We’ve seen it all before. Every year a rash of corporate failings hit the headlines as investors stand dumbfounded wondering how they could have happened. The reasons may vary, but the outcomes are always depressingly familiar. Fines are levied, executives are sacked, reputations are damaged and ultimately millions, sometimes billions, are wiped from the values of companies.
Of course, each corporate failing is different, and rarely the result of one single event. The explanations filter out over time, often through legal processes and shareholder questions, and no matter what the set of circumstances, one common theme inevitably becomes evident as part of this investment post mortem: in my experience, the issue of governance, either in its paucity, self-interest or lack of effectiveness, is always at the heart of corporate failure.
This is why an analysis of governance and engagement with companies is integrated into every part of our fundamental research, and critical to our conviction building. What we have learnt over the years, through collaboration and engagement with investee companies, is to understand the governance structures that work well; those board and corporate frameworks that ensure companies are run successfully in the interests of their shareholders. However, the opposite of these are also relevant and are areas we consider carefully in any potential investment cases:
This type of company structure has an unhelpful, and potentially, damaging concentration of power. Many companies falling into this category have overly dominant and autocratic arrangements crystallising effective power and decision making in a few or (more hazardously) in just one individual. While this kind of leadership can be effective in certain situations, in the longer term the scope for domineering personalities to exclusively determine business direction can be calamitous, think Enron for instance. Even at a less extreme level, limited outside influence in a board’s make up can lead to ‘closed thinking’ and a lack of diversified expertise.
A good, old-fashioned power struggle is what’s going on here. This can come about in a number of ways, either through powerful individuals ‘locking horns’, or along more partisan lines with opposing factions massing against each other within a board. Perhaps most institutionally divisive though, and most difficult for an investor to reconcile, is when two or more equally influential governance structures exist within a company. This certainly contributed to VW’s recent debacle, where governance of the German carmaker was hamstrung by two entities of significant authority: a supervisory board and a management board, neither of which were clear where the other’s responsibilities began and ended.Irrespective of the cause of disagreements in the conflicted company, the outcome is often the same – a paralysis in decision-making.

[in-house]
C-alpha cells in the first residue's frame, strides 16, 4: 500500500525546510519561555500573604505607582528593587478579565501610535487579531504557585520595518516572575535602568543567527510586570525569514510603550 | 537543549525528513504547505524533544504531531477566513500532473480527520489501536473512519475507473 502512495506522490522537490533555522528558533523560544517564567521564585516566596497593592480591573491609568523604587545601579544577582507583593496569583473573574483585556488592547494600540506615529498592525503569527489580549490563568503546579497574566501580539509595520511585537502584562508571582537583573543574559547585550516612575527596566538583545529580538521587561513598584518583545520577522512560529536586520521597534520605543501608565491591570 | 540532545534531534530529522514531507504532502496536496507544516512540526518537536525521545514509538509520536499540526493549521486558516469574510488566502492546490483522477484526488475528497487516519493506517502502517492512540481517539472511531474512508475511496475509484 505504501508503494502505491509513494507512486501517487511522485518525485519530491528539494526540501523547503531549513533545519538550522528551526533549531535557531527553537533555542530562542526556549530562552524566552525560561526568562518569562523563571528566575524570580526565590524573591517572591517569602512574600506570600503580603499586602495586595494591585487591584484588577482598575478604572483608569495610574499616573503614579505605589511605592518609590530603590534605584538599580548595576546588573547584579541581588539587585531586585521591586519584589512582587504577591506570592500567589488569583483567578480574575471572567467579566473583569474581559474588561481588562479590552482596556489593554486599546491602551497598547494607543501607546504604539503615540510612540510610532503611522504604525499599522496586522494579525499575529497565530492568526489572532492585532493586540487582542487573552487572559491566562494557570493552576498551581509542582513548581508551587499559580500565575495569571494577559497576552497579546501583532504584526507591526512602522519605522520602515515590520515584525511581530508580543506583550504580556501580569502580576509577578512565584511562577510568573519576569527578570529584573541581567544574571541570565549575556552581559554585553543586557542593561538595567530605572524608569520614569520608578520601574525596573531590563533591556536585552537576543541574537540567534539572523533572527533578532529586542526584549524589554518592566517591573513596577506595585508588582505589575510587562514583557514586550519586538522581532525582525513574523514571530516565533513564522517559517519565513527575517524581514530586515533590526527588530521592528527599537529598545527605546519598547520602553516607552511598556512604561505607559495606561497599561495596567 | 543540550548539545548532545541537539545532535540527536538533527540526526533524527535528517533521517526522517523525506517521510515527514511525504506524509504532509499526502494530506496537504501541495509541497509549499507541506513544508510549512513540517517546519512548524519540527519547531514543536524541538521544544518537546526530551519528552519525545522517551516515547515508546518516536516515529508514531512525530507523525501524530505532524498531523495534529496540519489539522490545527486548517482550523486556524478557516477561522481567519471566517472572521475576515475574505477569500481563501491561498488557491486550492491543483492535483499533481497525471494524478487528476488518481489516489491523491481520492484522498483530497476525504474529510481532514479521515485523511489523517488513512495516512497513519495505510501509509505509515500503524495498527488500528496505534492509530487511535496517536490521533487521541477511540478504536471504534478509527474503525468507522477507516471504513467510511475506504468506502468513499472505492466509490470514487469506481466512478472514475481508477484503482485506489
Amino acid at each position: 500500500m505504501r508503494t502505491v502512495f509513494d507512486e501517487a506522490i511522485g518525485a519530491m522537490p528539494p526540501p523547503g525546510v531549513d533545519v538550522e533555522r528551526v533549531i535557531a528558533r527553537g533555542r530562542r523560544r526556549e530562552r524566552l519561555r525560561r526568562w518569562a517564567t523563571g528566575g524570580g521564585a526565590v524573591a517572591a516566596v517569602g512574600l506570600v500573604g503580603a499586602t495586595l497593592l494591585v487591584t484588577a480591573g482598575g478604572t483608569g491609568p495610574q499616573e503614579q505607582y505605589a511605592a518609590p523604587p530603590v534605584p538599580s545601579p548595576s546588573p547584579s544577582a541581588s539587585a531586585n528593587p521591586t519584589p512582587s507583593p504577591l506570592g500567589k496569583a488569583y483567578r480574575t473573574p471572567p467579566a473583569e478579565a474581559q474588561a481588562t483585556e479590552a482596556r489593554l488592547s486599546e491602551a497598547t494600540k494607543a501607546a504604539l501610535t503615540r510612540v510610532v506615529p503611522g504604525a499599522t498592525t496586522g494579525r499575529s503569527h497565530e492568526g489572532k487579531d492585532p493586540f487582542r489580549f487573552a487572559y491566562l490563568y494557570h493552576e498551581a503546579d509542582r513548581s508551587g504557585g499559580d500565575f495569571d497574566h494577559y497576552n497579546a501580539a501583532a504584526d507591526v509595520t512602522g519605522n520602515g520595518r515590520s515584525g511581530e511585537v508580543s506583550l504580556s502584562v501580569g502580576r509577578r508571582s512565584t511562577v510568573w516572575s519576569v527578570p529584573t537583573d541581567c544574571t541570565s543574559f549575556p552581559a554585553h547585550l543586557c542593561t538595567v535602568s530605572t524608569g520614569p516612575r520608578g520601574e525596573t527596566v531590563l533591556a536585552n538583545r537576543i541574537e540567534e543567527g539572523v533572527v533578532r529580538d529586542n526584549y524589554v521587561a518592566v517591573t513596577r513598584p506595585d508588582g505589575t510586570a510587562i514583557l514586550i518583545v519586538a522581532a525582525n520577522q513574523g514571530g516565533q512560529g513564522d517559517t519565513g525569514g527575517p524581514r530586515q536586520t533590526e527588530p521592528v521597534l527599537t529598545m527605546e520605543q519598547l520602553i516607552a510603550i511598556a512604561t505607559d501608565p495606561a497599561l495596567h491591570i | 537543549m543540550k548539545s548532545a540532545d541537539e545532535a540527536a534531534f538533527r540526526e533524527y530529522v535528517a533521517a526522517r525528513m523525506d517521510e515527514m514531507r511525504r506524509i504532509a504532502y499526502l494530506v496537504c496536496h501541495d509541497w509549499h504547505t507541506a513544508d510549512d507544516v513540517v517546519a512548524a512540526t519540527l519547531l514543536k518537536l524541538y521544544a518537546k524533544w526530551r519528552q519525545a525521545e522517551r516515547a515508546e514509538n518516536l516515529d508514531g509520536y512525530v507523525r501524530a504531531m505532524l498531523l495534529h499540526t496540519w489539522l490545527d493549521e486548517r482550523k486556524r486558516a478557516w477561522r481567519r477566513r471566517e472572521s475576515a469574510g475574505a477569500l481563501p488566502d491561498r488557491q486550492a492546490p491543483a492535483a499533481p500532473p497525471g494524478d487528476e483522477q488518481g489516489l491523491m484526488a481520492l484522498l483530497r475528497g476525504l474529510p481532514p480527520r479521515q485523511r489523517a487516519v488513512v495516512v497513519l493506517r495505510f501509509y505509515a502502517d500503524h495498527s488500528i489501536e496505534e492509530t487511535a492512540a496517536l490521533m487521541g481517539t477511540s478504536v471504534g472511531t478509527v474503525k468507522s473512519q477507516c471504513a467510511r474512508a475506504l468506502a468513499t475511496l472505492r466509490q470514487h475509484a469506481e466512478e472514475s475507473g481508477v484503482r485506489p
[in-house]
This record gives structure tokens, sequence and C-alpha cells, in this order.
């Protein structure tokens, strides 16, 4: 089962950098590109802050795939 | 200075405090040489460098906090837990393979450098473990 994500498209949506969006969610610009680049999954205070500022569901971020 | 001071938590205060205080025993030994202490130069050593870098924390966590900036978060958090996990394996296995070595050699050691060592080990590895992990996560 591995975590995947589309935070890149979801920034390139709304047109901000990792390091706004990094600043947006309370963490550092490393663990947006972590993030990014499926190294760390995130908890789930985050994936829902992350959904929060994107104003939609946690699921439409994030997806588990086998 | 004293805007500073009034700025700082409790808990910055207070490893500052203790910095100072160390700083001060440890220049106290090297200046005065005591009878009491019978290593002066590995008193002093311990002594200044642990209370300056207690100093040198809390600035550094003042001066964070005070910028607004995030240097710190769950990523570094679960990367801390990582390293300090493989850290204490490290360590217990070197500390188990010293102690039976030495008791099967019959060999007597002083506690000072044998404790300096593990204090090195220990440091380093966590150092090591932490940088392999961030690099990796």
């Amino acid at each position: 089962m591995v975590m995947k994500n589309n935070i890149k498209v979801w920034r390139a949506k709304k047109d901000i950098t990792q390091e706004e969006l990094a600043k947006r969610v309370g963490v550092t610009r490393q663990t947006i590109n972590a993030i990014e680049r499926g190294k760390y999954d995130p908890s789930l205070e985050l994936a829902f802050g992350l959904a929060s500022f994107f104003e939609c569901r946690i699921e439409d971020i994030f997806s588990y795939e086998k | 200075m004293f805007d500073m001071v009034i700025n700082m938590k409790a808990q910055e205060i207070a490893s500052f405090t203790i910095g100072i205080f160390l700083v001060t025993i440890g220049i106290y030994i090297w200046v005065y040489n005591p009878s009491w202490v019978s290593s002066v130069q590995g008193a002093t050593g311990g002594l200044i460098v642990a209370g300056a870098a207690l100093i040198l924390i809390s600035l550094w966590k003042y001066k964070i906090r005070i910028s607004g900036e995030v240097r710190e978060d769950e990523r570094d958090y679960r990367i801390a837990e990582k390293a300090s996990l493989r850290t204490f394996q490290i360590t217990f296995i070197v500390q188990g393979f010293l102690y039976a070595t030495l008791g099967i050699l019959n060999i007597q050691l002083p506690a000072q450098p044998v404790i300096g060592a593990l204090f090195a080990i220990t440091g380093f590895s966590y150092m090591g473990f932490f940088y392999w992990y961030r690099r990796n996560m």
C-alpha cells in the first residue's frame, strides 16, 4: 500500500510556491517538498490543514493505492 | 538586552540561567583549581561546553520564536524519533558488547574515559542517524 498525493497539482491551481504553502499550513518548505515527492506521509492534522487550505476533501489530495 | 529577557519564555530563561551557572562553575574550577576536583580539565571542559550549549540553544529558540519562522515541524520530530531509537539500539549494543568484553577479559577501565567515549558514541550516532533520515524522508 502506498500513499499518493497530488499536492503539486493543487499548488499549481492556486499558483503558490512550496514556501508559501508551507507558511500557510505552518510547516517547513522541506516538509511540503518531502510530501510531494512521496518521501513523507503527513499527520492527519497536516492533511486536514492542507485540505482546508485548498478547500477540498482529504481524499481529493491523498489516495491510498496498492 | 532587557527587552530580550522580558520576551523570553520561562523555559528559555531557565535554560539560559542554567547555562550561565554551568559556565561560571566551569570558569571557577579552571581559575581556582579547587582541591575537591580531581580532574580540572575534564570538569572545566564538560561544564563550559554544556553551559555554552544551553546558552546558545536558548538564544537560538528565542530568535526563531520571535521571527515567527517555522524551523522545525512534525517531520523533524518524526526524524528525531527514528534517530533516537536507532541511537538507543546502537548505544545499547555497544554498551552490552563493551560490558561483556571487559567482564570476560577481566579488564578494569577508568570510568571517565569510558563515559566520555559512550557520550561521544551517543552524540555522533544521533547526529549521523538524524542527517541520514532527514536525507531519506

What’s the optimum number for a board of directors? The answer of course, is that there is no one-size-fits-all solution. The ideal amount will be determined by the needs of the business, its size and complexity. What is true, though, is that a board can be too big, and an excessive amount of directors can prompt us to question its effectiveness in our governance analysis. This is a concern that has recent historical precedence, as many of the financial institutions that failed in 2008 had very large boards. While larger management teams can provide more individual perspectives and manage workloads more easily, a ‘behemoth’ of a board can present some specific challenges. Logistically, there are difficulties with arranging meetings, and gaining clear representation and input from everyone involved. Decision-making is hindered and consensus building hampered. What’s more, individual accountability can often become lost in larger groups, with responsibilities more diffused in a bigger management team.
Management teams can simply be ill-equipped to reflect the operational needs and sheer size of a business. This can result in board members carrying out multiple tasks and being unable to devote enough time to their particular roles. At worst, it can create vitals gaps in expertise. From an investment perspective (as well as a social impact), this can be devastating. Much of the criticism levelled at BP after the Deepwater Horizon explosion and oil spill in 2010 centred on the board’s failure to adequately understand the social and environmental responsibilities of its operations. For me, this underscores the importance of the governance analysis we undertake.
Uniformity in the configuration of boards is a big warning sign in our analysis. Why? Because companies with management teams that don’t have a diversity of personalities and individual backgrounds – that in effect, resemble industry clones – are often victim to similar corporate character traits: a lack of adaptability, skills and ideas. Perhaps more concerning is the tendency in these governance structures towards ‘groupthink’, a fixed mindset potentially misaligned with the interests of the shareholders. We therefore look for boards that are not constructed passively – that is, those that are not assembled from a network of friends and peers. Diversity and independence are vital in this respect, creating the right blend of knowledge and outside experience that is necessary for an effective management team.
David Sheasby is Head of Governance and Sustainability at Martin Currie.